OAKLAND -- On July 16, 2009, video surveillance cameras outside the Arrwa One Stop Market on 86th and Bancroft avenues captured Laron Logwood shooting Edwin Grady at point-blank range in the chest.
Now one question could determine whether Logwood will serve decades in prison, even possibly a life sentence, for killing 25-year-old Grady.
That question is whether Logwood shot Grady, a local drug dealer, because he feared the man was reaching for a gun or whether it was a cold-blooded attack.
"This was an ambush," said deputy district attorney Tim Wellman, arguing the latter and asking jurors to return a verdict of murder in the first degree.
Logwood, 36, thought about what he was going to do and did it, Wellman said during closing arguments Tuesday. "And that is why he is guilty of murder."
Hoping to convince a jury that the killing was conducted in self-defense, Logwood said he feared for his life and that of his friends when he decided to pull out his handgun in the middle of the afternoon and shoot Grady dead outside the store.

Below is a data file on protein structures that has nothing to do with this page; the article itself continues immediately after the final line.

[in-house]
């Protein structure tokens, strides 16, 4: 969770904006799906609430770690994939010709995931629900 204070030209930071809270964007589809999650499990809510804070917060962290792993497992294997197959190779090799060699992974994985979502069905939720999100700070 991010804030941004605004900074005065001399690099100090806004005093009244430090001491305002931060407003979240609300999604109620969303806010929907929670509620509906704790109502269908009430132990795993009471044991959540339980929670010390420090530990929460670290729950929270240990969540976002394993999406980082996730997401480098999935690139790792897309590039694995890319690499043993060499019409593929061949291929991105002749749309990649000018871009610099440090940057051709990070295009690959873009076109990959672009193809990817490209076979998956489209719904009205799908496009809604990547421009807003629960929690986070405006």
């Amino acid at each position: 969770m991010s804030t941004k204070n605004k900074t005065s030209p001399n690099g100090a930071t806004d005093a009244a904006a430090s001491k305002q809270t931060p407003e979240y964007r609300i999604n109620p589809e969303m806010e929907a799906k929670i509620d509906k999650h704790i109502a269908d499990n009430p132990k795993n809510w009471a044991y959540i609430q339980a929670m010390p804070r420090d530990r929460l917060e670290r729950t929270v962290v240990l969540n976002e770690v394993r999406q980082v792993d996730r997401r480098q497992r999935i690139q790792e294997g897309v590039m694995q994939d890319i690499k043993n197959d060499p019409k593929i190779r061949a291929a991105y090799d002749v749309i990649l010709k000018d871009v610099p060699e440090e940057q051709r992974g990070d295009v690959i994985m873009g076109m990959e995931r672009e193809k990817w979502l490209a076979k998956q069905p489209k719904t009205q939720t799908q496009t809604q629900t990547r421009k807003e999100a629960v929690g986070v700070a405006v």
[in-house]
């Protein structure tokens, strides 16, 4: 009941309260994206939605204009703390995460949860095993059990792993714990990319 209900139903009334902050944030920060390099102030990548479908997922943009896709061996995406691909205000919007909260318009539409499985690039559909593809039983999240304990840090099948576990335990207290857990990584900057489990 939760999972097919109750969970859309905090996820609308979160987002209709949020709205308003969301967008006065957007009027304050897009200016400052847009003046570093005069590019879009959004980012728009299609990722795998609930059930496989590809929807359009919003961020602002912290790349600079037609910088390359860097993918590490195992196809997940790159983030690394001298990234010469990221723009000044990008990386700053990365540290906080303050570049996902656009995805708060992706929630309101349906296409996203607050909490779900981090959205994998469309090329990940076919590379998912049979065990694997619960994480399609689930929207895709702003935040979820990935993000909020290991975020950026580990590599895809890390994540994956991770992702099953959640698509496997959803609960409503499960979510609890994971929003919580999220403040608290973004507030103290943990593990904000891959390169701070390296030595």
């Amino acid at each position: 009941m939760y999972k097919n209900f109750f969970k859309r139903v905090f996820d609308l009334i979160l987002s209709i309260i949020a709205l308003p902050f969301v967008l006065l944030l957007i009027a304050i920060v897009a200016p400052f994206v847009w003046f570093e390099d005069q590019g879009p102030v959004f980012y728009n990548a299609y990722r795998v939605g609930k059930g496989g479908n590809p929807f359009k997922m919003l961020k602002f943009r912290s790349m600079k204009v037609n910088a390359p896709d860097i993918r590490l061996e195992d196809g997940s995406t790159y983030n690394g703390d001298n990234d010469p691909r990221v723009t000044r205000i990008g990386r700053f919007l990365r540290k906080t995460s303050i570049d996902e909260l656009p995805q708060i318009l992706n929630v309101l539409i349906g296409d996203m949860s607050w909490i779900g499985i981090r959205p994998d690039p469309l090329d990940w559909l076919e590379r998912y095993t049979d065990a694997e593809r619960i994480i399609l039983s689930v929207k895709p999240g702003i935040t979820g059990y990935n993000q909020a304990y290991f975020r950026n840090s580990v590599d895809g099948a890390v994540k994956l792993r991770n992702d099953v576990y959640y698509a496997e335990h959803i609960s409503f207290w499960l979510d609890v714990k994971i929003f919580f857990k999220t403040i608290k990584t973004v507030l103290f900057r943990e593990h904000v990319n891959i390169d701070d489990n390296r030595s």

He admitted during testimony in December that Grady never pointed a gun at him and admitted that he gave Grady no warning before he fired a single shot, at point-blank range.
While police did not find a gun on Grady when they responded to the shooting, Logwood said he was sure Grady had a gun and that he saw it through Grady's T-shirt.
Friends and family in the courtroom gasped,
"We know what happened from the video," Logwood's attorney, William DuBois, told jurors. Whether it was murder, manslaughter or self-defense, he said, "depends entirely on the state of mind of Laron Logwood."
DuBois argued the gun was taken by Grady's friends after the shooting and that his client suffers from a form of post-traumatic stress disorder that has caused him to have a heightened level of fear on the violent streets of Oakland.
"Shoot before you get shot. That is his experience," DuBois said.
"Laron Logwood is not guilty of murder. The worst you could say about him is that he acted rashly," DuBois said. "He is entitled to your verdict of not guilty."
The case continues 1 p.m. Wednesday when jurors return for instructions then begin deliberations.